It is awkward but necessary to draw comparisons between Robert F. Kennedy Jr.’s campaign for president today with the 1968 Democratic campaign in which his own father was slain.
But it is not Sen. Kennedy to whom we should be comparing RFK Jr., but rather Sen. Eugene McCarthy, the quixotic anti-war candidate who was able to expose the vulnerability of President Lyndon Johnson.
President Biden’s handlers may be acting as though they don’t consider RFK Jr. a credible threat, but that’s exactly what it is – acting. They know that their octogenarian candidate has dangerously low favorability numbers, an arrogance perhaps not seen in Washington since LBJ retired to his Texas ranch, and as many putative supporters in his party as Julius Caesar had assassins.
Meanwhile, Kennedy comes from a beloved political family, yet at the same time is a fierce outsider. That is a combination rarely seen in a candidate and gives him at least the potential to achieve enough success to demonstrate to Democrat donors and primary voters that Biden is the emperor with no clothes.
So far, Kennedy has barely edged into the low 20s in polling, and currently he lags even lower in the RealClearPolitics average. But it’s still early. At this point in 1968, LBJ seemed untouchable to the establishment media and the political class. Gene McCarthy, however, recognized that the nation was at a tipping point. And though he failed to capitalize, his campaign was the beginning of a new era of grassroots politics.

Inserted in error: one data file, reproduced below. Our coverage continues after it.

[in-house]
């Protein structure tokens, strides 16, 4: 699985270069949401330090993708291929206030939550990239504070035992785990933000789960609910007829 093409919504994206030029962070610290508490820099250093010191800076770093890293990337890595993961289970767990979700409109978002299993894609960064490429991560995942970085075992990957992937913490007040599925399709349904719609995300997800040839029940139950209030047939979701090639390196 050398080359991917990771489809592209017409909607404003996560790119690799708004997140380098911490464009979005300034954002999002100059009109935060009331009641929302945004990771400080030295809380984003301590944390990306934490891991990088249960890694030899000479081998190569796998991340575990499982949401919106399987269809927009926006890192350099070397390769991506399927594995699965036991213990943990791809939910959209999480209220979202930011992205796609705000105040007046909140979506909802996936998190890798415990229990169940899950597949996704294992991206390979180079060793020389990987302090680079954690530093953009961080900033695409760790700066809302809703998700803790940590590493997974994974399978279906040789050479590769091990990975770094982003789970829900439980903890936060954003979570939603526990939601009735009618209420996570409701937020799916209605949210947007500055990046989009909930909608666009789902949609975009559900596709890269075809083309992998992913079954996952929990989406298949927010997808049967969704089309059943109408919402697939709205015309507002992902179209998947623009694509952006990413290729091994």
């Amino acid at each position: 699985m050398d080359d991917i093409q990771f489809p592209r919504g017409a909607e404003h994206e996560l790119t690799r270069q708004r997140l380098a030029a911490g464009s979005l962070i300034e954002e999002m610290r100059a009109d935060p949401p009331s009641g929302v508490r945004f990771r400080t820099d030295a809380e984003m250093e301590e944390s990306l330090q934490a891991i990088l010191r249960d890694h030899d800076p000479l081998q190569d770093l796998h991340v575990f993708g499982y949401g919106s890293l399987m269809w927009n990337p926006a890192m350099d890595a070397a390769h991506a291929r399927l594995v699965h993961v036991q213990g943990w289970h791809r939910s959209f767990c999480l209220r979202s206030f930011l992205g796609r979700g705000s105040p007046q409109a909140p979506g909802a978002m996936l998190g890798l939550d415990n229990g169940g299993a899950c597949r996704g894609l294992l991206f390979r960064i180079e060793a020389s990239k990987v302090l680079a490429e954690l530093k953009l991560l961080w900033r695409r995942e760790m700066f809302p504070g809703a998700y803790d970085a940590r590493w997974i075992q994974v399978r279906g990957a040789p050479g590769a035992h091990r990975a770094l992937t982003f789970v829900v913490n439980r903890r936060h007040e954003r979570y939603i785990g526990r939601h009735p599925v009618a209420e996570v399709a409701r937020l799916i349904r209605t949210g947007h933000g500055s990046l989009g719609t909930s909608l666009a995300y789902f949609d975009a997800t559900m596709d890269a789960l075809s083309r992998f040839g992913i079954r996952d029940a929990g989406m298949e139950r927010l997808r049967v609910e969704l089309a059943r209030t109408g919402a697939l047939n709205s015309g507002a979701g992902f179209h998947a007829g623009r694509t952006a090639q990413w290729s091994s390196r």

As described by PBS in an article for “The American Experience”:
He didn't win the White House. He didn't even win his own party's nomination. But in 1968 Eugene McCarthy revealed major divisions among Democrats, changing the political landscape in a way few American politicians ever have.
McCarthy was an unlikely national candidate. An aloof intellectual from Minnesota, he reluctantly challenged LBJ mainly over Vietnam. But McCarthy also represented a much more radical approach to politics than the Democratic establishment at the time. McCarthy’s platform included a smorgasbord of liberal policies, some of which have since been accomplished and some of which are still being sought: guaranteed jobs, guaranteed minimum income, a federally subsidized health insurance program, affirmative action in education (although based on poverty, not race), and guaranteed quality housing.